Contracts are being signed for Wakeland 4, Sunset and Jericho. It centers around housing and politics, and while I’m biased, I think it’s the best pure mystery of the series. Details soon.
Dietrich Kalteis, one of my pals, has won the Crime Writers of Canada award! His new novel, Nobody from Somewhere, came out a few days ago, and I can’t wait to start it.
Mystery Writing Mastery and The Noir Short Story are still going strong! With signup for TNSS, you can send me a piece of flash fiction and I’ll give you some feedback on it.
I have a few extra signed copies of the first Canadian edition of Invisible Dead ($20 CDN plus shipping), and some audiobook CDs of Hell and Gone ($30 plus shipping). Email me for details. (You can also buy through Indiebound, or your favourite local bookstore.
My flash fiction, “Mother’s Good Little Boy,” is up now at Shotgun Honey.
I’ve been pretty quiet lately, for a couple of reasons. I have a book on submission, a standalone thriller about a group of adults who, as kids, survived a Columbine-like shooting. You could say this is bad timing…and you would be correct. At least one publisher outright refused to read beyond the first page.
But I don’t think there’s ever a good time for the kind of books I write. The kind that are (hopefully) entertaining, but also about something vital and uncomfortable and unspoken.
Of course it’s an uphill battle to confront the things you’re addicted to. And North America is addicted to mass shootings.
I’m proud of that book, wouldn’t have spent a year and change writing it if I didn’t think the story mattered, and it may never see the light of publication day. That’s just a fact about publishing a writer has to accept.
These days I feel a proprietary concern for crime fiction I never used to. The uncomfortable books don’t tend to get recognition or support. Crime fiction has become the province of cool guy bikers, ten feet tall drifters, empty assassins, wealthy housewives with secrets, big dick private eyes, and cops who shoot first and ask questions never.
And that’s fine, there’s obviously great stuff being written and published in that vein, but that’s not what I do.
There weren’t a ton of Vancouver crime novels when I started writing. Now there are. And many are variation of what I mention above: fantasy novels where the poor serve as the orcs and trolls and whatever. Poverty tourism. The brave superhuman sleuth fends off evil junkies and hookers, leaping tall buildings and passing judgment on those below.
The crime fiction I love involves taking a hard look at the world, at one’s self, and discussing that through the lens of genre.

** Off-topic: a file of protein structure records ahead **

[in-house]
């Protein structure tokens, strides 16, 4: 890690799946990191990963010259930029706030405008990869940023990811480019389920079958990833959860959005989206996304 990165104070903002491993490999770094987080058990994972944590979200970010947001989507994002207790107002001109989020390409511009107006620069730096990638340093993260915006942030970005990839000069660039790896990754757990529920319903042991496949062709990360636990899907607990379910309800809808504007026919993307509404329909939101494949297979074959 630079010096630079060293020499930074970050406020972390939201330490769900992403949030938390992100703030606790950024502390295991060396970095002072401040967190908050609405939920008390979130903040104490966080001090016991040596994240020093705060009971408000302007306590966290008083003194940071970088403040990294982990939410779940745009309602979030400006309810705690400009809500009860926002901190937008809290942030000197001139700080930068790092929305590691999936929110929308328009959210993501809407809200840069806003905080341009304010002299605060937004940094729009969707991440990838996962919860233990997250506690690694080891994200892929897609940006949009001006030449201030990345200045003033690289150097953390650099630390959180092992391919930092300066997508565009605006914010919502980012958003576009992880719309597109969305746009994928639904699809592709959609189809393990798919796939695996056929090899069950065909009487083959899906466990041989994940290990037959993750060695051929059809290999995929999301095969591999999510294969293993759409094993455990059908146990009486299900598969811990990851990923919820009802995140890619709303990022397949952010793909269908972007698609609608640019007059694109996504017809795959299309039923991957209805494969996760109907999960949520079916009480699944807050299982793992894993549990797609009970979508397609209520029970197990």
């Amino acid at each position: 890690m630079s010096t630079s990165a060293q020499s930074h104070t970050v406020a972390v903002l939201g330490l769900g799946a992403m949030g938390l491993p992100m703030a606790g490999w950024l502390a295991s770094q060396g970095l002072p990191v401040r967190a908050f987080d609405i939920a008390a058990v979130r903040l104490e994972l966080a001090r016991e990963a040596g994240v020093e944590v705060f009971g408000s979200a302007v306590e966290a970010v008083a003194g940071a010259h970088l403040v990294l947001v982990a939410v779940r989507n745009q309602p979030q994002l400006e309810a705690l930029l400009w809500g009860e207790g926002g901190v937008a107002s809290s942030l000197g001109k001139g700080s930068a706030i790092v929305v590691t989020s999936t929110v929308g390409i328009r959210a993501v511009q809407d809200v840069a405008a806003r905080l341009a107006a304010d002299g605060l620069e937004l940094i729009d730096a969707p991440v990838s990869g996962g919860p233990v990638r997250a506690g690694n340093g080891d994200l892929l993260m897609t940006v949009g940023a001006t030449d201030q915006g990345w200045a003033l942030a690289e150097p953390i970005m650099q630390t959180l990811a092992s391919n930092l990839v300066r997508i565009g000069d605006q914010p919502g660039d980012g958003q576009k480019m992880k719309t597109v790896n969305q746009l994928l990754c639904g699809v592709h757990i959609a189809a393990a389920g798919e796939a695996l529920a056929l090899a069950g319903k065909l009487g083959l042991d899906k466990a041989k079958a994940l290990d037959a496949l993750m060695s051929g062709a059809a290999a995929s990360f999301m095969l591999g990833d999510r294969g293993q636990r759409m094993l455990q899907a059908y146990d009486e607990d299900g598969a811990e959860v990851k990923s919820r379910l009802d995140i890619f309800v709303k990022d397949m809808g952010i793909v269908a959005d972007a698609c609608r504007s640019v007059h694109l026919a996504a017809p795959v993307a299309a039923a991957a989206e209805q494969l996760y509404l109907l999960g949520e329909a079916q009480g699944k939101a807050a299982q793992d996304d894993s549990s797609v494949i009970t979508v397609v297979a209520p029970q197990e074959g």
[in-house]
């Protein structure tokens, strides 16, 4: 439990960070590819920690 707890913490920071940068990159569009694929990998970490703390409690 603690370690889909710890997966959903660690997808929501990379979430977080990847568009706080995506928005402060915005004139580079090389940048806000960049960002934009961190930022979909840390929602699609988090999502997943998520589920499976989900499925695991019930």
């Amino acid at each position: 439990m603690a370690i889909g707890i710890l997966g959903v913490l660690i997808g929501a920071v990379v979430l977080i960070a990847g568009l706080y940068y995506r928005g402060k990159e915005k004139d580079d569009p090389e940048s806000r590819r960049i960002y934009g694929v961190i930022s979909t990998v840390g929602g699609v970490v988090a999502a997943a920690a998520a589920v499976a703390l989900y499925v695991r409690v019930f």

There’s a famous Canadian lawyer-turned-author whose plucky hero walks through “the detritus of the previous night’s hooking, drinking, and snorting” to get to their swank office in Gastown. That kind of dismissive attitude bothers me more than it should. And it’s the prevailing attitude in much of what I see trending in crime fiction.
Publishing I think has gotten both more inclusive (a huge positive) and more moneyed and distanced from crime itself (a big negative). For every book about something, like Razorblade Tears or Gone Girl or Robicheaux, there are a lot of high-concept, empty pages. Book-products. It’s sad.
I used to read interviews with Ellroy, Price, Lehane, where they’d disparage being called “crime writers.” I used to think that was silly—what could be better than being a crime writer?
I don’t think that as much anymore.
The other reason for my silence is a lot less gloomy and long-winded—I got an arts grant to write a historical novel, which I’m gearing up for. It’s daunting to have to do that much research, to not be writing about the here and now. But the here and now has lost some of its allure. We’ll see how it turns out.
Books: Master of the Senate by Robert Caro is 1100 pages about how the US senate works, why it usually doesn’t, and how Lyndon Johnson inveigled it into passing the first civil rights bill since Lincoln. The book has the most devastating description of the Emmett Till murder and trial I’ve read, and a very even-handed discussion of the compromises LBJ made to get anything past the "Southern bloc" of pro-Jim Crow Democrats. Sometimes today, it feels like the working class left and the academic left aren't even willing to speak to each other, let alone find common ground...but I don't know much about politics.
TV: We Own This City was a great look at police corruption. Season three of Barry had its moments. I’m eager to check out Dark Winds, set on a Navajo territory during the 70s.
Thanks for reading.